That same day Francornard left Paris and soon thereafter Madame Marsac’s friends realized she and her child were missing. No one believed that she would had eloped with Franconard and soon an investigation was conducted by her friends. It was soon ascertained that Marsac had gone with her daughter to visit Francornard at the Catacombs and upon further investigation the dead bodies of mother and child were found in the Paris Catacombs:

“Both were cruelly murdered in an obscure nook … The woman’s skull was fractured at the back part and the child’s brains were literally dashed out … A heavy piece of wood covered with blood, was found near the spot; and with that weapon the unfortunate female had evidently been murdered. Horrible to relate, there was proof that the monster must have taken the innocent child by the feet, and dashed its head against the stone pillar.”[8]

Franconard had apparently committed the murder to rob Marsac of her jewelry as every piece and been plucked from her body. Six months passed and there was no information or sighting of the murderer Franconard. It appeared as if he would never be caught until one evening a Paris gendarme entered a small tavern in a village between Calais and Saint Omer, some 190 miles from Paris:

“A person dressed like a labourer was sitting by the kitchen fire. The gendarme was about to light his pipe and looked round for a match. The stranger exclaimed, ‘Here — I will give you a light;’ and taking a letter from his pocket, he tore off a piece, folded it, lighted it, and handed it to the officer. — The gendarme thanked him, took the paper and applied it to his pipe. In doing so the eyes of the gendarme fell upon some writing on the unburnt part of the paper. He immediately extinguished the light, and holding the paper in his hand … said to the stranger, ‘Did you know Madame Marsac who was murdered six or seven months ago in the catacombs of Paris?’ The countenance of the stranger assumed a ghastly appearance, and the gendarme exclaimed, ‘Alexandre Francornard, you are my prisoner.’”[9]

It seems that the gendarme had noticed Madame Marsac’s name written on the letter and that is what had caught his eye as he was lighting his pipe. He then arrested Franconard and took him to Paris where the murderer was tried, condemned to death, and guillotined on 7 March 1825 at the Place de Greve. The same spot where the guillotine had been used for the first time on 25 April 1792 on a highway named Nicolas Jacques Pelletier.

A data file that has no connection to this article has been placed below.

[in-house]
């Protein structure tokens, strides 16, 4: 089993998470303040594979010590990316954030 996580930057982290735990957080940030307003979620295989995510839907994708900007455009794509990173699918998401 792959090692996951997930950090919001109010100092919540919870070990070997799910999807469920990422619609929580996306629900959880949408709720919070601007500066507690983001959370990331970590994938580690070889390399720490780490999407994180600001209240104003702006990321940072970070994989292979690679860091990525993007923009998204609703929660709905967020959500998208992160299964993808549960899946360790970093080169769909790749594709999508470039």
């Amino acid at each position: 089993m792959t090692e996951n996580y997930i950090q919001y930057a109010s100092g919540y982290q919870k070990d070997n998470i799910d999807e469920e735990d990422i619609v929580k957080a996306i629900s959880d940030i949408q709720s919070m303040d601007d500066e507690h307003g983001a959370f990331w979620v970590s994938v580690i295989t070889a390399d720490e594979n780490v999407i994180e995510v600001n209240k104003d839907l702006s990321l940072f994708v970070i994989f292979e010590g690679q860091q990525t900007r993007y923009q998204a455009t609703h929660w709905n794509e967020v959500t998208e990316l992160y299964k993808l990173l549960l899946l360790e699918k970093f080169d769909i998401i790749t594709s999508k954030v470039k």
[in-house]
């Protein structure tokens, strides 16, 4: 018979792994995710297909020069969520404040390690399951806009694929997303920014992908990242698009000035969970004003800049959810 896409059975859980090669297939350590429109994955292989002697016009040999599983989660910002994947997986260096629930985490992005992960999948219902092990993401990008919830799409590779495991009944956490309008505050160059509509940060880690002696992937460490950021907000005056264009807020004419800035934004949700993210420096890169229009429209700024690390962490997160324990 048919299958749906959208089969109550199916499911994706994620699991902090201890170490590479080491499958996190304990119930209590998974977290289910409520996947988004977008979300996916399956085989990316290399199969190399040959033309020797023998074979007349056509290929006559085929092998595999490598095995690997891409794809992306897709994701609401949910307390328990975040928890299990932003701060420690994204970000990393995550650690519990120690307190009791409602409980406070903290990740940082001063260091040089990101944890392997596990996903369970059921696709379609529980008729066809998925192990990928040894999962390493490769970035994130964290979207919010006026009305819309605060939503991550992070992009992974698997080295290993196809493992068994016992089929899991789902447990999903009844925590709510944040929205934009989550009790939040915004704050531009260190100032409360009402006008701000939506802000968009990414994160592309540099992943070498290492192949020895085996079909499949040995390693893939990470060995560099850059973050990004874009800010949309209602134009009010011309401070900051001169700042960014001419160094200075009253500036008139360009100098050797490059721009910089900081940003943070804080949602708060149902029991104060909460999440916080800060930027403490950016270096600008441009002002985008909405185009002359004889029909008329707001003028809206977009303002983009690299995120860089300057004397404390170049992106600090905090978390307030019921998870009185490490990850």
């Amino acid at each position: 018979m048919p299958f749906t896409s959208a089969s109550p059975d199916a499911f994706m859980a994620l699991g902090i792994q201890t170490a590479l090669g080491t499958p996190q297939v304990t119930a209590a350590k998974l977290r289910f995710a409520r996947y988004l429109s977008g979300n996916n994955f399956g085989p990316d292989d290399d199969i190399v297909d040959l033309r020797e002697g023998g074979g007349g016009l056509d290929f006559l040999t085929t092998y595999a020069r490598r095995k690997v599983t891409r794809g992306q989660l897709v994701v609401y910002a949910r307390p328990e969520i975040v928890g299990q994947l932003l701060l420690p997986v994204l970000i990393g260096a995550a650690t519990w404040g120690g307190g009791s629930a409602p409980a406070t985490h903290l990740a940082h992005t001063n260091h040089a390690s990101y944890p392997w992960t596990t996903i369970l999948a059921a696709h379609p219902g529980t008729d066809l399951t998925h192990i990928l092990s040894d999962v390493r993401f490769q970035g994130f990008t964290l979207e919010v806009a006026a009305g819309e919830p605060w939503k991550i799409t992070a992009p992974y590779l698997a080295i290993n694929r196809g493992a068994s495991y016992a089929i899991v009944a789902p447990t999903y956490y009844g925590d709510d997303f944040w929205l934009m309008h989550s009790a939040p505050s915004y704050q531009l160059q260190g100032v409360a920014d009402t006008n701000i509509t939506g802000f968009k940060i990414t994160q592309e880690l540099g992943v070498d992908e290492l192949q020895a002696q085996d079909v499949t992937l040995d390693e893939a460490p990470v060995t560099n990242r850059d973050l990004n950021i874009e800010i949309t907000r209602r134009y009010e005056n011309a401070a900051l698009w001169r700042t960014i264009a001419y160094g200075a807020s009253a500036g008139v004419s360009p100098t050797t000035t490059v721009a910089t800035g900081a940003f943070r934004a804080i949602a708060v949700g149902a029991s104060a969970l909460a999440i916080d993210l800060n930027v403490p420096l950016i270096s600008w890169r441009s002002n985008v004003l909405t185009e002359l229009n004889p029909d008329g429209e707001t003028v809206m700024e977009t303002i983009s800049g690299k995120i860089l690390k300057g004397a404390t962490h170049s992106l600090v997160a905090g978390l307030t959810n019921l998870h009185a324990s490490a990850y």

By the time that Madame Marsac’s murder took place in 1824, visitors to the Paris Catacombs had greatly increased from the 1810s when de Thury took over. Instead of permission being granted to a nominal number of visitors by mine inspectors, mine overseers were allowing thousands to enter the Catacombs and these visitors so degraded the ossuaries that a permission-only rule was reinstituted in 1830. The Catacombs were then closed entirely in 1833 because of church opposition to exposing human remains to public display. However, public demand caused a reopening and limited visiting in 1850. The number of visitors then gradually increased from monthly to bi-weekly to daily in 1878, 1889, and in 1900 during the World’s Fair Exposition.

Paris Catacombs from iniside in 1876

Visitors to the Paris Catacombs in 1876. Courtesy of Bibliothèque nationale de France.


  • [1] Chester Chronicle, “Catacombs of Paris,” September 29, 1815, p. 4.
  • [2] J. P. Durbin, Observations in Europe, Principally in France and Great Britain v. 1 (New York: Harper & Brothers, 1846), p. 96–97.
  • [3] London Society v. 51 (London: William Clowes and Sons, 1887), p. 117.
  • [4] Cambridge Chronicle and Journal, “The Catacombs of Paris,” November 29, 1822, p. 4.
  • [5] Ibid.
  • [6] Tipperary Vindicator, “The Catacombs of Paris,” July 5, 1845, p. 4.
  • [7] Ibid.
  • [8] Ibid.
  • [9] Ibid.